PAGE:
The last of the ‘Victorians’
News this morning that the oldest person in the world, Susannah Mushatt Jones, has died aged 116. The mantle now passes to Emma Morano, who’s not only the oldest person currently alive but also the last known person to have been born in the 1800s. And that started off an interesting, if disturbing chain of thought.
The thought of the oldest living human being about to switch from 1899 to a ‘baseline’ of 1900 reminded me of the way I’d viewed the elderly when I was in my teens. That too involved a baseline idea as what I’d once seen as a line between frail and robust.
It was the autumn of 1985 and I’d started at Sixth Form. For half a day of the school timetable we were ‘strongly encouraged’ to do community service. ‘It’ll help you with your UCCA applications’ said the Sixth Form Head.
I chose to help out at a lunchtime club for the elderly every Wednesday morning. It was run by the Local Authority at a day centre about halfway between where I lived and the school. After two to three weeks of helping out, my juvenile mind drew this, maybe arbitrary dividing line between those who could still cope with old age and what 16-year old me would call the ‘decrepit’, be it physically and/or cognitively. The line seemed to fall rather neatly at 1900/1899.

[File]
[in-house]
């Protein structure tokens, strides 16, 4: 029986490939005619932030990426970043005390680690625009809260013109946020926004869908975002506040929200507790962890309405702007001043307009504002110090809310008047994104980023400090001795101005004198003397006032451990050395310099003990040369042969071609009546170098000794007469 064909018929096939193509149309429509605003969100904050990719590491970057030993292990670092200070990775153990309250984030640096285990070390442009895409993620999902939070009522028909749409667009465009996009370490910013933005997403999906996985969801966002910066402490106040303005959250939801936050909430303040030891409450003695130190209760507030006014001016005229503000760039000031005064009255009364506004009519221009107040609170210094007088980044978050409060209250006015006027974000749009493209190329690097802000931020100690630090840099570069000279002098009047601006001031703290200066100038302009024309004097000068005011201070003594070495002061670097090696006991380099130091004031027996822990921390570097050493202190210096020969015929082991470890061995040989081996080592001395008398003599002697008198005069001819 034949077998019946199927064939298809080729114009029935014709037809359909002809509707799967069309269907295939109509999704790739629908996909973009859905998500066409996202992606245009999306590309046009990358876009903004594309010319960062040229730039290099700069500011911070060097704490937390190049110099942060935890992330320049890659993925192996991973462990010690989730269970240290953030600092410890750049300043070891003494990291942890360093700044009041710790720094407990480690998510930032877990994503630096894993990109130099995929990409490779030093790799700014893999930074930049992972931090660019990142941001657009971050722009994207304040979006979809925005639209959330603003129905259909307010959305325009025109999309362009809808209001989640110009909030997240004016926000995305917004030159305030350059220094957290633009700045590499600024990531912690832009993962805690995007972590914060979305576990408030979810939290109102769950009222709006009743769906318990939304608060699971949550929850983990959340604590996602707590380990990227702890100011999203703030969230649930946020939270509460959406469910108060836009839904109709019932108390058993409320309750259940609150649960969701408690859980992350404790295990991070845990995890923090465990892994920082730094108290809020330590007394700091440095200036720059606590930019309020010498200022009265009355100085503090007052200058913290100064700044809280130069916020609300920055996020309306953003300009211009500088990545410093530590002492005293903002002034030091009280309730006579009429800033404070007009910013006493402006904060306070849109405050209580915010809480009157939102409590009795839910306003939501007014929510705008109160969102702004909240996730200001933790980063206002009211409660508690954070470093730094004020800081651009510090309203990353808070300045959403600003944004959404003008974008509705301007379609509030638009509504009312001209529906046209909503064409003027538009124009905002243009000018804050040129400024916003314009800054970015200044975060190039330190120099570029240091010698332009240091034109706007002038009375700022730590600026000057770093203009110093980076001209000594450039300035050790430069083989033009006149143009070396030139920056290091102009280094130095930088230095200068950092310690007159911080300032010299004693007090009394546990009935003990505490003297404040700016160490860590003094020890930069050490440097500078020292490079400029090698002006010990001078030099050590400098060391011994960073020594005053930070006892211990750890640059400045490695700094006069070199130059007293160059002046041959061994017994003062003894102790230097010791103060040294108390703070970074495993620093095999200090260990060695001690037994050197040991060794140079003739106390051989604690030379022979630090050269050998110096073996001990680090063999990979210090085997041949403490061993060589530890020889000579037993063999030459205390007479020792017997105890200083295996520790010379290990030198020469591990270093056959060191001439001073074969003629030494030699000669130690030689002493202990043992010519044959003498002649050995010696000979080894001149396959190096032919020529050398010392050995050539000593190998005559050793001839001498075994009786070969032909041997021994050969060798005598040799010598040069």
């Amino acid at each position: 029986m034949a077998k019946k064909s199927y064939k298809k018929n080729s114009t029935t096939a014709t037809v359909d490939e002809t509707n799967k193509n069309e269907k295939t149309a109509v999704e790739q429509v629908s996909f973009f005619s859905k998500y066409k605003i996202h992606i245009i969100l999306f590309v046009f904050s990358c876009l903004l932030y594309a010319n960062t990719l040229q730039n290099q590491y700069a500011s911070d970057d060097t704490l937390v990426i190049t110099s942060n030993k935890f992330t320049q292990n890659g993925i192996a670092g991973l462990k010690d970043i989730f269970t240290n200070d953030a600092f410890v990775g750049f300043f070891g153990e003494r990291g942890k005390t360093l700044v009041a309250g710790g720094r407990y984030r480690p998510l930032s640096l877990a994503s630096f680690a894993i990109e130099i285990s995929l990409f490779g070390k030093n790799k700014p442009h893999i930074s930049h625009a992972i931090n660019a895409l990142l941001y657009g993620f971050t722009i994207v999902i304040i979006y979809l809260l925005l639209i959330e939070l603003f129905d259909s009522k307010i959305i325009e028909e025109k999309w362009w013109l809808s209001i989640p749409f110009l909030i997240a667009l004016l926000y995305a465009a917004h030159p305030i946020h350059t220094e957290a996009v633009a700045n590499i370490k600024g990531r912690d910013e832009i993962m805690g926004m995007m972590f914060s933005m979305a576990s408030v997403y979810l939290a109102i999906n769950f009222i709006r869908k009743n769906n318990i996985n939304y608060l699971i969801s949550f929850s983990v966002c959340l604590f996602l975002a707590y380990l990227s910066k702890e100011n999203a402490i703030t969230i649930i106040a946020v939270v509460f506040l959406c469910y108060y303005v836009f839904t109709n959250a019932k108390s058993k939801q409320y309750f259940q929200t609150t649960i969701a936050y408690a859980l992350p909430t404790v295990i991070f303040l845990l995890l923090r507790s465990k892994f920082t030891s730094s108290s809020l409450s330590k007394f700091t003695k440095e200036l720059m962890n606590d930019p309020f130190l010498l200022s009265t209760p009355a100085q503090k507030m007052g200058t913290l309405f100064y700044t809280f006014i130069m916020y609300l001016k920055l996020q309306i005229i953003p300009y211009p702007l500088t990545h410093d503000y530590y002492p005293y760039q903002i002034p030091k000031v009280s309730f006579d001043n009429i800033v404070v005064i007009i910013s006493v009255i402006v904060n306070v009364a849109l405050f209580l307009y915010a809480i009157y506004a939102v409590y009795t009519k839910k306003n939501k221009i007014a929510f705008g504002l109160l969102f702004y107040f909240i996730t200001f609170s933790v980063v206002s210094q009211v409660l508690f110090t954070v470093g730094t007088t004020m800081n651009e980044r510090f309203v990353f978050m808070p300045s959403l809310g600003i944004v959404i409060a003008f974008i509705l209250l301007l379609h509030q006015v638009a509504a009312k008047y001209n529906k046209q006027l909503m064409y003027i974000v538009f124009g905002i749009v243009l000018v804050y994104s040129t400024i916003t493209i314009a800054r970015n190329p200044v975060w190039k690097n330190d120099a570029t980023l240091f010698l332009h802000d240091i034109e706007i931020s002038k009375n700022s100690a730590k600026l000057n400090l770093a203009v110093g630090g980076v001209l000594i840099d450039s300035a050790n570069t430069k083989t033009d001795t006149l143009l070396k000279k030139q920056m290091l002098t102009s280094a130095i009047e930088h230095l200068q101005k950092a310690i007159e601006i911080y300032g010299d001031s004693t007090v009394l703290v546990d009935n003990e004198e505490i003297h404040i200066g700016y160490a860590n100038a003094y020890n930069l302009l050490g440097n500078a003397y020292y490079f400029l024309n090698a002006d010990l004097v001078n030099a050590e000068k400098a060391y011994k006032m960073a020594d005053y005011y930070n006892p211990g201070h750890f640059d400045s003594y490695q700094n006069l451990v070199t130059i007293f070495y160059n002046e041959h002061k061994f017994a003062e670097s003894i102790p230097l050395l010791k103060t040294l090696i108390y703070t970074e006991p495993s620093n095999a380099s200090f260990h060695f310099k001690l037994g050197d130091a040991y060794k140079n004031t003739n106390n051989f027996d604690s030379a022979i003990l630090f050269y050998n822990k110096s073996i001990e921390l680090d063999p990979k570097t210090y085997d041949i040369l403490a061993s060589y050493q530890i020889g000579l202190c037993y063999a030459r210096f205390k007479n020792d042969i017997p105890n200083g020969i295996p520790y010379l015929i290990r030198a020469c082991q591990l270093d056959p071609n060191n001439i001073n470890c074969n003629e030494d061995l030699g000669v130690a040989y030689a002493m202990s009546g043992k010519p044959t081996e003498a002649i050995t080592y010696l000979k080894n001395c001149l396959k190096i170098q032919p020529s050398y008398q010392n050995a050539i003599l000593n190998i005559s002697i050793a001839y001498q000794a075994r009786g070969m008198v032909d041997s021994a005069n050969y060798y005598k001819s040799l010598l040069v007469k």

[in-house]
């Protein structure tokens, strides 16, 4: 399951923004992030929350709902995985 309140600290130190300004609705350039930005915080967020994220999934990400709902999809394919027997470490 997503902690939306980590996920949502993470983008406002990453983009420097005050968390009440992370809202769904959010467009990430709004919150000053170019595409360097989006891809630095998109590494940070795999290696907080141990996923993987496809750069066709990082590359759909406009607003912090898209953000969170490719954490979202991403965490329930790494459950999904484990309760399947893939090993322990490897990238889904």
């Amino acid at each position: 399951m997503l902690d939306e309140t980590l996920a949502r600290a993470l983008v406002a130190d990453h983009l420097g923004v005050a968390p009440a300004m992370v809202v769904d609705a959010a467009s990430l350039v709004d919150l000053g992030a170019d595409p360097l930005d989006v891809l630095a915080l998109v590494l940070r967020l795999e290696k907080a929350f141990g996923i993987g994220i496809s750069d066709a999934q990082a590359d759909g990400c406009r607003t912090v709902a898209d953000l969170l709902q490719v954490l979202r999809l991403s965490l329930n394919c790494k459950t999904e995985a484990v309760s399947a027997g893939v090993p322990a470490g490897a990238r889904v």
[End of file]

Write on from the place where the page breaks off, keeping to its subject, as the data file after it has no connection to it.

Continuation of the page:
Of the old people at the day centre, the youngest, born in 1912, though somewhat overweight, was spritely; but those born before the mid-1890s really did have difficulty in coping – whether it was in eating or playing the after-lunch games of bingo. Here they were either too slow to mark their numbers or simply couldn’t hear the numbers being called out. They were I suppose, the last Victorians, which I thought a novelty as the last Victorian in our family, my grandma’s eldest sister had died about three years before.
But counting on the years this morning, on the death of Susannah Mushatt Jones got me realising that we’re now 30 years on from the school year when I did that community service. The baseline, without me realising it, had ambled on some 30+ years too, to 1930 – the year my dad was born. Would I now see my own father in such terms?
True, our conception of what constitutes old age is slowly creeping upwards with each generation as life expectancy increases.
Time has marched on, my baseline falling along the way (as did the UCCA which to today’s UCAS applicants must sound like a throwback to the age of ‘O’ levels and log tables). And one day, my birth year, 1968 will be the new 1899 or 1930. Perhaps I can revisit this quirky subject again when it applies to me in 2054.